The staff members assessed the impact of PSFs from the different groups (PWE, TR and OF) as follows: greatest influence was exerted by TR (considerable effect for the cognitive, emotional and behavioral manifestations, and a moderate one for the health-related problems; with respect to the other groups, a moderate effect of OF was found, and a mild one of PWE.
The rating according to the extent of impact was as follows:
- task requirements exerted greatest effect on cognitive functions, followed by altered emotional reactions and behaviour and health-related complaints.
- organizational factors exerted greatest effect on emotional reactions, followed by altered behaviour and cognitive functions and health-related complaints;
- physical conditions at work /work environment factors/ exerted greatest effect on health (somatic complaints), followed by alteration in cognitive functions, emotional reactions, and behaviour.
Our study involved assessment of the impact of leading PSFs from the Task Requirements group, as it was evaluated by inspectors belonging to different age groups and different professional experience groups.
A significant difference was found in the evaluation of young people (aged 30 and less), as compared to the remaining age groups with regard to the nature and content of the task, which is due to the fact that the tasks assigned to younger members of the staff involved preparation of check-ups, review of previous protocols and ordinances, etc., and not complex cases associated with control activities.
As far as professional experience was concerned, largest number of answers “frequently” and “all the time” (answers testifying strain at work), were given by staff members of the General Labour Inspectorate Executive Agency, having from 11 - 20 years of work experience at the Agency, followed by those with 6 -10 years of professional experience.
The mean value of TR impact increased with age, being greatest in staff members aged 51 – 60, followed by those aged 41- 50.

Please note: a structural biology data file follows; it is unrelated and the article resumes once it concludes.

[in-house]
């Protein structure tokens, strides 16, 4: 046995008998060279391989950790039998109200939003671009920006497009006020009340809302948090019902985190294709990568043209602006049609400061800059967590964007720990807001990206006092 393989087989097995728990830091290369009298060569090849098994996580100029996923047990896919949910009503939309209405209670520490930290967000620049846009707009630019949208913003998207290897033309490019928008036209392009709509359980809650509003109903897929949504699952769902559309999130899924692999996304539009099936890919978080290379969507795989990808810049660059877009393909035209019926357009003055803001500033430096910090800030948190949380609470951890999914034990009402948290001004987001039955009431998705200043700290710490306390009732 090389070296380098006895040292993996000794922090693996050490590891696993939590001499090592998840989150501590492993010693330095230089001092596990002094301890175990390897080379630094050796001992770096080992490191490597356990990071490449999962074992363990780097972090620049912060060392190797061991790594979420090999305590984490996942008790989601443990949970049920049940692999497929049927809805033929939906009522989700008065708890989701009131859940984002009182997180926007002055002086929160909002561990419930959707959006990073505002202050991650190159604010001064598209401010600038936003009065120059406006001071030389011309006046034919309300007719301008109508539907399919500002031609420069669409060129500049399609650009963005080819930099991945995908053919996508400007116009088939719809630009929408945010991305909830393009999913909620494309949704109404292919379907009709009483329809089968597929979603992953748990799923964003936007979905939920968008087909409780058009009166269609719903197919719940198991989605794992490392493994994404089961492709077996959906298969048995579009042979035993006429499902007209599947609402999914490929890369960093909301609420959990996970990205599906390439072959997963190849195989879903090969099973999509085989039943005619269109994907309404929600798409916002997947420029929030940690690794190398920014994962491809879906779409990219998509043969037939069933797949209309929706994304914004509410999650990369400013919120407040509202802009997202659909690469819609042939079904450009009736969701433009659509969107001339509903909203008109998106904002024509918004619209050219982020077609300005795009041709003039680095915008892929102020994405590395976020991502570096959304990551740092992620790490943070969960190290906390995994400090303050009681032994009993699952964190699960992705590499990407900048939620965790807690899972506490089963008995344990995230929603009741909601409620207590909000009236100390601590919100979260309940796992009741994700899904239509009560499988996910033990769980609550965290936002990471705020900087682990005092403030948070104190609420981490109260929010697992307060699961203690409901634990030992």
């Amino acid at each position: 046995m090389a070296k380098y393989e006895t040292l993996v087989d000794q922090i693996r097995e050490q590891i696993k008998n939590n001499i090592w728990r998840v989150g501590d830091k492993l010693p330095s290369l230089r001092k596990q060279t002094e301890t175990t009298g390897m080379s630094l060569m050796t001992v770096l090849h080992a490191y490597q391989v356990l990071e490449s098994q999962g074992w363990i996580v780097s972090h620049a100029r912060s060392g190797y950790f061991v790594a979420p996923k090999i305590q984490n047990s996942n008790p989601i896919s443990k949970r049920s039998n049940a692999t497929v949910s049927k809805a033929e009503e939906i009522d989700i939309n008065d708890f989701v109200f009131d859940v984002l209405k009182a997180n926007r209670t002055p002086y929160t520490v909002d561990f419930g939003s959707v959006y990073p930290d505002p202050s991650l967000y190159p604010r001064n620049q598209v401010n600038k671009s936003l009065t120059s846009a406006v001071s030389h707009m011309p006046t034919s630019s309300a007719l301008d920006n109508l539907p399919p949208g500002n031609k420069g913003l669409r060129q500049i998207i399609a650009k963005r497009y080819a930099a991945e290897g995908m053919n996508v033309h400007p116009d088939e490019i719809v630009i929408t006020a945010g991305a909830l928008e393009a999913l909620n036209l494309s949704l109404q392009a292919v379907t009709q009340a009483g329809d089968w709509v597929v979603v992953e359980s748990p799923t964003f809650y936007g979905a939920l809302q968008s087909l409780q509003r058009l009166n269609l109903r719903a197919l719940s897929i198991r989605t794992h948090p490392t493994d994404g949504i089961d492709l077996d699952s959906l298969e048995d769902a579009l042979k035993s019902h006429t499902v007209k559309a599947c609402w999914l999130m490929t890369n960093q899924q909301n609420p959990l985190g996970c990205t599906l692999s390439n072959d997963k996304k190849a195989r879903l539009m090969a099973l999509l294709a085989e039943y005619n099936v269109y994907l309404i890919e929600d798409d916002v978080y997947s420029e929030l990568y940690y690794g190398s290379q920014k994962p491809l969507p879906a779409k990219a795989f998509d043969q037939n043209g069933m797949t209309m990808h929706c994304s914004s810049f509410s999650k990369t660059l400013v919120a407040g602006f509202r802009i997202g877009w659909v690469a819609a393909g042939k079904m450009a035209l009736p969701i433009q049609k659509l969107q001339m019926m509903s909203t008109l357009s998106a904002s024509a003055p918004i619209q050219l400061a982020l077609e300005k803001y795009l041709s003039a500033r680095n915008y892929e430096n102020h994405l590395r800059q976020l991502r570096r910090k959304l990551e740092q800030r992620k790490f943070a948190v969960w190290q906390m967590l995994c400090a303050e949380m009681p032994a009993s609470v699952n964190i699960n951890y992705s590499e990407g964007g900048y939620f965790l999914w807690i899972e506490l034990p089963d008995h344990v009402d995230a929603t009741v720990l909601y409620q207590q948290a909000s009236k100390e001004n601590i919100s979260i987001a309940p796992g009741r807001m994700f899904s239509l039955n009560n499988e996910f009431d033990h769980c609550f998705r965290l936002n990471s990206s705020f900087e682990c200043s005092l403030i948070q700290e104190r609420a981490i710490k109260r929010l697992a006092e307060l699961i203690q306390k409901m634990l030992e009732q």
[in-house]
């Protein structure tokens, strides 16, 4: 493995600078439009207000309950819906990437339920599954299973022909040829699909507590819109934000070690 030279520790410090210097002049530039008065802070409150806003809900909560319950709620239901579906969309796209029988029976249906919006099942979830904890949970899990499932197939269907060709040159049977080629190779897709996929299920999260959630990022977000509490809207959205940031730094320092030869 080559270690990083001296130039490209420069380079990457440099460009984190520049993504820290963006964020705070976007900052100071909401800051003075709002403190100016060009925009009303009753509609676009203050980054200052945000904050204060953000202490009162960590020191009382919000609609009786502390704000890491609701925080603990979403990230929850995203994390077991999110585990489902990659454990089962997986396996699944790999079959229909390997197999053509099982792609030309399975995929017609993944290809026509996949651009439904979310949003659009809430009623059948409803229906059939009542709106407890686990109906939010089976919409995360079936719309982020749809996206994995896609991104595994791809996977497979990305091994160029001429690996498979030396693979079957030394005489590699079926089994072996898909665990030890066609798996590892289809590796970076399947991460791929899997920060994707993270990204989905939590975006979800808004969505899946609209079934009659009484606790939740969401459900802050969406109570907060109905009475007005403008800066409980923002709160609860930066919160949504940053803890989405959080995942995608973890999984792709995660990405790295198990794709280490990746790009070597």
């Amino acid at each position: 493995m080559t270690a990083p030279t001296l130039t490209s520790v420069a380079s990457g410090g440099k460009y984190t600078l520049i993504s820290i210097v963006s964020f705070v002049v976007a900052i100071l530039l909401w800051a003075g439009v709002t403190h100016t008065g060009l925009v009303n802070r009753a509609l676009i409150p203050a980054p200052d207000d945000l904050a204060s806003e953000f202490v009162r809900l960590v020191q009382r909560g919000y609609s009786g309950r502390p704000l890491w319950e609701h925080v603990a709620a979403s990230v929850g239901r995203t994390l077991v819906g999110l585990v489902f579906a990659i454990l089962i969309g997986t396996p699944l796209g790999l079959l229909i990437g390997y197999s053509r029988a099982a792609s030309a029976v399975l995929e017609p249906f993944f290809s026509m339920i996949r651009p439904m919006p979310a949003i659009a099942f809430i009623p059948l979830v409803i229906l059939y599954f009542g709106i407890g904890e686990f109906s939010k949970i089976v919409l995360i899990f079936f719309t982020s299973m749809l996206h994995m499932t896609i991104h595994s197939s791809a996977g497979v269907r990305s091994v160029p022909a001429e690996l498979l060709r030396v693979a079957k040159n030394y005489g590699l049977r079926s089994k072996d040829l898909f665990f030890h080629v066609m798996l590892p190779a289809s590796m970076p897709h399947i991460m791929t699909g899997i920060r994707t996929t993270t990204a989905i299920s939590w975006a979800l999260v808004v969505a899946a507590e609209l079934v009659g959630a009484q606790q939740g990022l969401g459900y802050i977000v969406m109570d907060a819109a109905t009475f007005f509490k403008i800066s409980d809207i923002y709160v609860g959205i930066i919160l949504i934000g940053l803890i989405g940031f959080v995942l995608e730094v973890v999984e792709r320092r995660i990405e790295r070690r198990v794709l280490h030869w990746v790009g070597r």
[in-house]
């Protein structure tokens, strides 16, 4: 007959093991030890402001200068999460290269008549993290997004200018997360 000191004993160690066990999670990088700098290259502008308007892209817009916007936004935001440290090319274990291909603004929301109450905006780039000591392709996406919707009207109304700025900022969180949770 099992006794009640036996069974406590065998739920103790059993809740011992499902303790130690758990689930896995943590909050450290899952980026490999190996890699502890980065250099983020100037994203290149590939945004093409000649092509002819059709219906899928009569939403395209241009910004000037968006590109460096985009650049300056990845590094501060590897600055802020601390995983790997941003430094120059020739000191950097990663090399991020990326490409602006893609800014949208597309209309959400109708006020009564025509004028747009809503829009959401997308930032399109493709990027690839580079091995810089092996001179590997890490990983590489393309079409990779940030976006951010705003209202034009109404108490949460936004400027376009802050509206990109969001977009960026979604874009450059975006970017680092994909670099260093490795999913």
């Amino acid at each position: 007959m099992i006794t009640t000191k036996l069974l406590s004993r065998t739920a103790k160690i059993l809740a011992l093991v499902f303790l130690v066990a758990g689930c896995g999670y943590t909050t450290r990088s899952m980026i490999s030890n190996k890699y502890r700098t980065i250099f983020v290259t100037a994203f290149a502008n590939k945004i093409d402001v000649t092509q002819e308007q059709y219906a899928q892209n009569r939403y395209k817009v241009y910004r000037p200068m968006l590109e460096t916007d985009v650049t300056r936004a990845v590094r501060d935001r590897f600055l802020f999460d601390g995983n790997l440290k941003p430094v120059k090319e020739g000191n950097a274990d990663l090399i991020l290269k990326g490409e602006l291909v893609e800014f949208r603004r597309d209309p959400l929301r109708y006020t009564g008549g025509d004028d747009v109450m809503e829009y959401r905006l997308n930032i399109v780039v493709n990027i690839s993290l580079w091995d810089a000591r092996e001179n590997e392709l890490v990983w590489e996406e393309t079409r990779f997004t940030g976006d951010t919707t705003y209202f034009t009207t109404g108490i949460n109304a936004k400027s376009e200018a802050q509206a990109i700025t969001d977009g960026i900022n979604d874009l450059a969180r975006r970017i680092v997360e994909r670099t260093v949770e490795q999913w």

Staff members aged 51 – 60 provided the largest number of negative assessments of the impact of leading PSFs from the TR group on cognitive functions, emotional reactions, behavioral changes and somatic complaints. This is probably due to their long years of work experience, their daily overload, as well as their responsibilities as heads of teams performing control activities.
These are the groups at risk, and preventive measures to reduce stress and strain resulting from PSFs at work should be directed mostly to them – not only at an organizational measure level, but also at an individual level, i.e. way of life, control of bad habits, regular and more frequent health monitoring, expanded prophylactic examinations package, evaluation of risk for coronary heart disease, etc.
PSFs in control activities, being sources of mental overload at work, were rated by our study according to their impact in the following way: PSFs from the Task Requirements group took the first place, followed by PSFs from the Organizational Factors group, and then PSFs from the Physical Work Environment group. Major sources of mental overload from the different groups were “higher concentration at work required”, “work under conditions of time deficit”, “emotional overload resulting from contacts with employers and their representatives”, “insufficient provision of information concerning events at the Inspectorate”, “showing preference over certain colleagues”, “non-ergonomic working posture while using a laptop”, “possible dangerous situations while performing control activities”. The chain “mental overload – mental strain – consequences” was studied, involving evaluation of the alterations in cognitive functions, emotional reactions and behaviour, as well as somatic complaints, brought about by PSFs. The task requirements were found to exert greatest effect on cognitive functions; the organizational factors produced greatest effect on emotional reactions; the physical conditions at work /work environment factors/ had greatest effect on health (somatic complaints). The analysis of the results showed significant differences among the staff of the General Labour Inspectorate, based on gender, age and professional experience. At risk groups were identified and a Preventive Programme for Control of Work-Related PSFs was developed.